, Land Line state legislative editor | Tuesday, April 15, 2014
Kentucky Gov. Steve Beshear wielded his veto stamp for a bill that would have prohibited charging tolls to cross the Brent Spence Bridge.
The governor vetoed a bill that authorized private financing of public projects around the state. However, a provision later attached to HB407 prohibited tolls on any interstate project that connects Kentucky and Ohio.
Beshear said in his veto message it was a bad idea to eliminate any funding options for the project to replace the bridge that carries Interstates 71 and 75 into Cincinnati. He wanted to use the law to help pay for the $2.6 billion replacement and renovation project.
“It is imprudent to eliminate any potential means of financing construction of such a vital piece of infrastructure that serves not only the Commonwealth and the state of Ohio, but also the eastern United States,” Beshear wrote.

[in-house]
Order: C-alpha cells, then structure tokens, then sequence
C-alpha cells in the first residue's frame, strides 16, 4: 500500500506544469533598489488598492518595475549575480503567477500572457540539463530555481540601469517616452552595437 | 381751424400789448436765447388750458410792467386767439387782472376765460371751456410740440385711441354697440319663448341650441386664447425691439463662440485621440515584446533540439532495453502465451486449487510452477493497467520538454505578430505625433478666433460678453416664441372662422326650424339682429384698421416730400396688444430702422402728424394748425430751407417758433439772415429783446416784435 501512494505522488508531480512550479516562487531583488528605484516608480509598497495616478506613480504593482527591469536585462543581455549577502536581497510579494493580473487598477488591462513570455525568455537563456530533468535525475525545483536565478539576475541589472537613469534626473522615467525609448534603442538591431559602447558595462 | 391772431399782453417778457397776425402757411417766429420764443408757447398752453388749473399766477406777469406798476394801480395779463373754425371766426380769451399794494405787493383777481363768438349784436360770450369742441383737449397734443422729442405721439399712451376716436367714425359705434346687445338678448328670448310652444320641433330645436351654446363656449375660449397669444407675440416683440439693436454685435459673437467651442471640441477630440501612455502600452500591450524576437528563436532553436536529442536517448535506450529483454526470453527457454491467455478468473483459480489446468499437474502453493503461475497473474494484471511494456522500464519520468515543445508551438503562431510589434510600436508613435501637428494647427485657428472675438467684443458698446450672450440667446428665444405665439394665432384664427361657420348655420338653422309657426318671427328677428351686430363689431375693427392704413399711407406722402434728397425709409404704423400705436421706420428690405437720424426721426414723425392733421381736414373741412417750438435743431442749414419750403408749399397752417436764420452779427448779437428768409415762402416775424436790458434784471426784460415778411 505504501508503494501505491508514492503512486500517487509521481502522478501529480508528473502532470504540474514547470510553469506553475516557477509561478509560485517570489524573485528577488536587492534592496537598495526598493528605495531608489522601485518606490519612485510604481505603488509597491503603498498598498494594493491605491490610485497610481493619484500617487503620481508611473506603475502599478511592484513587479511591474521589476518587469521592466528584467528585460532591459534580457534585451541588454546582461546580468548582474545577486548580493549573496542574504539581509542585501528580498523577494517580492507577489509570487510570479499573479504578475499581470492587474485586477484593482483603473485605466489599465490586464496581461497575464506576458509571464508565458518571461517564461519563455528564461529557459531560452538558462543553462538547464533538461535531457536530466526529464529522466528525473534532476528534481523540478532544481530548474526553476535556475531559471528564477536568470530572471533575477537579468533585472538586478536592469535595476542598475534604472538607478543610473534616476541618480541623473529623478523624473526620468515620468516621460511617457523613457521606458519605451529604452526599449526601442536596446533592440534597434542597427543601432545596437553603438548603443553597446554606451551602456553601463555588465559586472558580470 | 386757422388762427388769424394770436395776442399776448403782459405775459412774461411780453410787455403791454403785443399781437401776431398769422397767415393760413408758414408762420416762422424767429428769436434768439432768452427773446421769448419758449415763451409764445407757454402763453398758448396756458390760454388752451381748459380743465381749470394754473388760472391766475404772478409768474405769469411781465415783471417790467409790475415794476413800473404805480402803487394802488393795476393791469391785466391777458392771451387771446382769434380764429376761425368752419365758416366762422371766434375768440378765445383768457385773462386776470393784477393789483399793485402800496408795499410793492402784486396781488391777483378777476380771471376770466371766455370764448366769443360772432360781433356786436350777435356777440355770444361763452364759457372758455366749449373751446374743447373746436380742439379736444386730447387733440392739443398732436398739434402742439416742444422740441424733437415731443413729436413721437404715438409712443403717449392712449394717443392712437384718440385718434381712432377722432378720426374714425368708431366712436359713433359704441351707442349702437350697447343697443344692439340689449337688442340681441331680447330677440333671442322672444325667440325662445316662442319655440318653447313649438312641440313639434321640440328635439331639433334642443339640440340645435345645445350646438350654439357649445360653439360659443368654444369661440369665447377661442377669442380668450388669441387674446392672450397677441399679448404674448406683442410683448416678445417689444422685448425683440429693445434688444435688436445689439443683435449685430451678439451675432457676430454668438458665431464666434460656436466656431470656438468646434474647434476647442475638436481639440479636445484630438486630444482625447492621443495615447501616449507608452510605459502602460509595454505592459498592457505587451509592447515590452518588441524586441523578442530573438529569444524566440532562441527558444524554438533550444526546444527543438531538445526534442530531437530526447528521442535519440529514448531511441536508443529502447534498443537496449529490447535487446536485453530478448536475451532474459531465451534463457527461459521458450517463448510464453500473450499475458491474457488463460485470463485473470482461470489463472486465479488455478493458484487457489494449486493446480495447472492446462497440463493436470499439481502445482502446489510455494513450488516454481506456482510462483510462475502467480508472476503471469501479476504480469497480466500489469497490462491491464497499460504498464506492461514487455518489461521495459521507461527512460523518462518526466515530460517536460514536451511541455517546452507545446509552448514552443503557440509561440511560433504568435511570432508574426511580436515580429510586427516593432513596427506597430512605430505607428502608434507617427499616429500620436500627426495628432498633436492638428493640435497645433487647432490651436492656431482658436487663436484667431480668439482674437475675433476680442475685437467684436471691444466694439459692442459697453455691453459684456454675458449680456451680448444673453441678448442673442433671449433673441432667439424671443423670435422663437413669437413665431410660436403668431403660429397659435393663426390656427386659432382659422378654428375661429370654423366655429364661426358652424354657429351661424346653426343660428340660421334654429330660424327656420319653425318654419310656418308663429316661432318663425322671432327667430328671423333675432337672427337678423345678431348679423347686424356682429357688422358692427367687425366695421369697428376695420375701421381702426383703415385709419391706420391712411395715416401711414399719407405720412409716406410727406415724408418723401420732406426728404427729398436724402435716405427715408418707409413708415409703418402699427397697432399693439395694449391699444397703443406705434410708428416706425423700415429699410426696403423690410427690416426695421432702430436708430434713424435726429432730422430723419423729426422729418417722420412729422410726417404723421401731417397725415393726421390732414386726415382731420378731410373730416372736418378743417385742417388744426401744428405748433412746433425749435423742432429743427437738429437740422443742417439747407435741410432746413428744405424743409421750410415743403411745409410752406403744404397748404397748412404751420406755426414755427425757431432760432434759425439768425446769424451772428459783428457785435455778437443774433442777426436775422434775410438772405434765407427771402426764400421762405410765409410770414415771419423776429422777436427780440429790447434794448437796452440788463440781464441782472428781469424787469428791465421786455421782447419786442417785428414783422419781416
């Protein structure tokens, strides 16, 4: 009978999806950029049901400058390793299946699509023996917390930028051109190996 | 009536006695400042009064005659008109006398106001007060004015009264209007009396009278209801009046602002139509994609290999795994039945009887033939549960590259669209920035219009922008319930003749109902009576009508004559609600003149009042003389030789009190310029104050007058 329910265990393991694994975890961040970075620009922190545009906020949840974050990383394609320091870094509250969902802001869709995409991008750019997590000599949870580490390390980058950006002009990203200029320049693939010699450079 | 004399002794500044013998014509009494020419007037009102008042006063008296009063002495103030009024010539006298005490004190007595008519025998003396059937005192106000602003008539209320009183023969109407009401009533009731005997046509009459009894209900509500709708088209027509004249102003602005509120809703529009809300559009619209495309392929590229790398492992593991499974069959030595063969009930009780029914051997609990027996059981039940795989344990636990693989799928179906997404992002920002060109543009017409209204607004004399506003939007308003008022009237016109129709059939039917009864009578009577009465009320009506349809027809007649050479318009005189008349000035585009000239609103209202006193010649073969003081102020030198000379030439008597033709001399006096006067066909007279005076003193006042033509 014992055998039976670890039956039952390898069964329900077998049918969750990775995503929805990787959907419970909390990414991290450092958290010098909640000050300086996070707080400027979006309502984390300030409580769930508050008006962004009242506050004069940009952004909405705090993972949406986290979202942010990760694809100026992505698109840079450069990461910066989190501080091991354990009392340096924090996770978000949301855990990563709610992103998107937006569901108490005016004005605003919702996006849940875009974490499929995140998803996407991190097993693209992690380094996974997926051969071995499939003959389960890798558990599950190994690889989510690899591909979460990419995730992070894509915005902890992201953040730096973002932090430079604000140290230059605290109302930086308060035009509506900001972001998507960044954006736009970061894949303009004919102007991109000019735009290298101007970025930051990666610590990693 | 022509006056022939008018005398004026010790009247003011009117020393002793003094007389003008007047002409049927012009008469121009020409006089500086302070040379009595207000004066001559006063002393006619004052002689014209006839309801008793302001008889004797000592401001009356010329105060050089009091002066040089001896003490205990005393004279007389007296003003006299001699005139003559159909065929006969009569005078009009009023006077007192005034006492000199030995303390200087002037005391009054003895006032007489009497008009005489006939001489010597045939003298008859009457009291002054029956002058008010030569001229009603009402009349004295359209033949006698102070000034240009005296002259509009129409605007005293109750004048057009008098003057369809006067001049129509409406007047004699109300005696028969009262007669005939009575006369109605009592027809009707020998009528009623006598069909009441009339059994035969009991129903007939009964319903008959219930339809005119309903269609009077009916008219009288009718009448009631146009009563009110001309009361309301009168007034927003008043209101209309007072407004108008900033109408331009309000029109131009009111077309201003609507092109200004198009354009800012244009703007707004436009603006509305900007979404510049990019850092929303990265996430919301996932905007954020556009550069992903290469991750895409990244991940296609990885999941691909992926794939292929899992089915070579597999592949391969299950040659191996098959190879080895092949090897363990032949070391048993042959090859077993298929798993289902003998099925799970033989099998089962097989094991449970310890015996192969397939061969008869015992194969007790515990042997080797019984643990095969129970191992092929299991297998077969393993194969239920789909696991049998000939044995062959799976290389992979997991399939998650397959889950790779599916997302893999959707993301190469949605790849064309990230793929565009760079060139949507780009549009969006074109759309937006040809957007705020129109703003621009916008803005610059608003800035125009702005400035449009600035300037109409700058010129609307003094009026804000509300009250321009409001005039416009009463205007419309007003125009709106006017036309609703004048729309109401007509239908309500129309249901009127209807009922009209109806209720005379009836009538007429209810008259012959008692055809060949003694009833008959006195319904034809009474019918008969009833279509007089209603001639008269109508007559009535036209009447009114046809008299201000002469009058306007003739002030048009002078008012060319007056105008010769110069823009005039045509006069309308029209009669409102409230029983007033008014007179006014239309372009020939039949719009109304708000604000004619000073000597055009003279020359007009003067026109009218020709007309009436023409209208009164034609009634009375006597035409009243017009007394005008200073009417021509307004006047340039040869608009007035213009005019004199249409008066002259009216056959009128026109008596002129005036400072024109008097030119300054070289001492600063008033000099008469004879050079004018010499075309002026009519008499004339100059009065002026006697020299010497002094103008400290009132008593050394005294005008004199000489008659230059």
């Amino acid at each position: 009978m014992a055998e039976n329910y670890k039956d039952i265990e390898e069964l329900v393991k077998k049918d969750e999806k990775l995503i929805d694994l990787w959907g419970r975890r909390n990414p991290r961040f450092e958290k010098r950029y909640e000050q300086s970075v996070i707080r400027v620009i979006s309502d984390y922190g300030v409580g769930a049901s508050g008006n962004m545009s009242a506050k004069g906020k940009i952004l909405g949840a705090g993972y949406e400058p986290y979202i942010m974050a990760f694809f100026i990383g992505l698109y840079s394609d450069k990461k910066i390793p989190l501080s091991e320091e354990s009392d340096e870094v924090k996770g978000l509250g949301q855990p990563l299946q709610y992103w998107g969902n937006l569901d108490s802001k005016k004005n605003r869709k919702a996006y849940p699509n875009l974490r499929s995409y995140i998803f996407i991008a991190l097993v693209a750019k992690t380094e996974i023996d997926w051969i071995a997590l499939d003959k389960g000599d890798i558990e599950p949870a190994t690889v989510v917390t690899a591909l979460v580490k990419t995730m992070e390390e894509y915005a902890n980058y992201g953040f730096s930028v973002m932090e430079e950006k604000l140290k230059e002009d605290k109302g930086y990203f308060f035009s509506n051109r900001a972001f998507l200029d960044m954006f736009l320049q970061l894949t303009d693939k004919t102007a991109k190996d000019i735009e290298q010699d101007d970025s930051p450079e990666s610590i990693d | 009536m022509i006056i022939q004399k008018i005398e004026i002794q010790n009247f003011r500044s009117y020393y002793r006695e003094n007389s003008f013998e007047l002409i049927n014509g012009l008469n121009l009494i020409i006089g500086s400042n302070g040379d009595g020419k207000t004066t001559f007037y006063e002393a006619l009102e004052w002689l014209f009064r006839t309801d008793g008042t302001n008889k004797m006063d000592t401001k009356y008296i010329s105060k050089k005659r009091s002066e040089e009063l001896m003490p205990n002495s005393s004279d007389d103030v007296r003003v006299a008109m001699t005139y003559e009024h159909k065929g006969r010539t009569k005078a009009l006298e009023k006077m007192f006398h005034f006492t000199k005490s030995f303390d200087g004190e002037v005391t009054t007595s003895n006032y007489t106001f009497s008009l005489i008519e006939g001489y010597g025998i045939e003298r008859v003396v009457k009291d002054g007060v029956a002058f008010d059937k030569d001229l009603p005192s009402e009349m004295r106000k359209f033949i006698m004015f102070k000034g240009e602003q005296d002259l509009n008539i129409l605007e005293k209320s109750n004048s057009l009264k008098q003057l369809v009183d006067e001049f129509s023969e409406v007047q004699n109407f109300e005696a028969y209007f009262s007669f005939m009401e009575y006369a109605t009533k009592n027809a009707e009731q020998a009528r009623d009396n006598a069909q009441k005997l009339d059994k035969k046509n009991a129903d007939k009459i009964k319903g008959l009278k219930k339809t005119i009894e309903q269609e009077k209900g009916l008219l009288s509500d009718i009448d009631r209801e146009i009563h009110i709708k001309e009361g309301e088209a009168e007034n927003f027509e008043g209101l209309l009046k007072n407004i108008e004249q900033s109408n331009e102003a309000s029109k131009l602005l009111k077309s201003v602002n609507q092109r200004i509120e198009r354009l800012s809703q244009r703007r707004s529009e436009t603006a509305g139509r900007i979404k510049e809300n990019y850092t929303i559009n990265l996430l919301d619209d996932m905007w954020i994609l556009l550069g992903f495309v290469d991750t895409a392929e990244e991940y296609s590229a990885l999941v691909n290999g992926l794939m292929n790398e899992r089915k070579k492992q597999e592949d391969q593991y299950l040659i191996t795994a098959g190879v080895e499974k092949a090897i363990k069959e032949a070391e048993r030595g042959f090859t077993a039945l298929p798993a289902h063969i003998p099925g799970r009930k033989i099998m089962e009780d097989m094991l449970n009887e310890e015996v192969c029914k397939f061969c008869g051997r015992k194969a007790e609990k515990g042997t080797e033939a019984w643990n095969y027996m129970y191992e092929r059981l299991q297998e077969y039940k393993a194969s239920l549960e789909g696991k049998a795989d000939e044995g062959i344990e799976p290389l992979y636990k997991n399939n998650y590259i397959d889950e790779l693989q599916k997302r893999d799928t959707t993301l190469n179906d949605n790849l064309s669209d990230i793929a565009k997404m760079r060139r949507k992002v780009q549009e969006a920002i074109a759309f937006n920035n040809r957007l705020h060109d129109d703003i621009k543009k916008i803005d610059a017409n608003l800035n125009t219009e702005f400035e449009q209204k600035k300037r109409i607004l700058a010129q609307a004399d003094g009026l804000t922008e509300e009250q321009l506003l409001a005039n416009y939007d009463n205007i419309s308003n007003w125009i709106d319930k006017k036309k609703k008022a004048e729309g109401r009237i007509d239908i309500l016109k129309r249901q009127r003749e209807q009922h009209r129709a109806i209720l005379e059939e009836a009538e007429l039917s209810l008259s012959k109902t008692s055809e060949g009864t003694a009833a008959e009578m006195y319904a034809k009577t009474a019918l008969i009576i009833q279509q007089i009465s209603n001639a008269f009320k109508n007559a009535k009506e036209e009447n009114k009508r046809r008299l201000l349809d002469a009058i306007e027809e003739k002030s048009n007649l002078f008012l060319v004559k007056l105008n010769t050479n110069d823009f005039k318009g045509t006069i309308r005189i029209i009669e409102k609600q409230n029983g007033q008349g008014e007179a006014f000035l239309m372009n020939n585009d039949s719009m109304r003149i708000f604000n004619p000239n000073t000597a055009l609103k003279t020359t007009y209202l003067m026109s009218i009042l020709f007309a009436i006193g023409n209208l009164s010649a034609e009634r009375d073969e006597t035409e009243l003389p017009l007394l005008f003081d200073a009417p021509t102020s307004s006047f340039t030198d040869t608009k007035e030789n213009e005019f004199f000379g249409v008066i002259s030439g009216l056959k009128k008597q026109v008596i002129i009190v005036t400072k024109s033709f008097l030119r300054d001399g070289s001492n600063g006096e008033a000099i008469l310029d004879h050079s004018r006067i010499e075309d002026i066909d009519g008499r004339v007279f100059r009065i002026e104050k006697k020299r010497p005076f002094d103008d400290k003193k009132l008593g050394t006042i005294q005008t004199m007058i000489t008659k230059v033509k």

He added that the bill “encumbers an otherwise well-intentioned policy measure with unnecessary elements relating to a single, near term project, which should not be enshrined into permanent law.”
Officials on both sides of the state line tout a public-private partnership as the best way to replace the bridge. The existing structure is toll free.
The Owner-Operator Independent Drivers Association opposes the conversion of toll-free interstate roads and bridges into tolled facilities. OOIDA also strongly opposes the lease or sale of existing public roadways to private investors.
Rep. Arnold Simpson, D-Covington, said he added the provision to exclude the Brent Spence Bridge because he wants to take a “wait-and-see” approach to tolls in northern Kentucky. First, he wants to see what happens in Louisville with the Ohio River Bridges Project.
Preliminary plans put toll rates at $1 for commuters, $2 for other motorists, and $10 to $12 for large trucks. The rates will be charged on two new bridge spans under construction and the existing span that carries Interstate 65.
Any attempt to apply tolls to the Brent Spence Bridge or other roadways and bridges will have to wait. The General Assembly must approve a bill to permit tolls.
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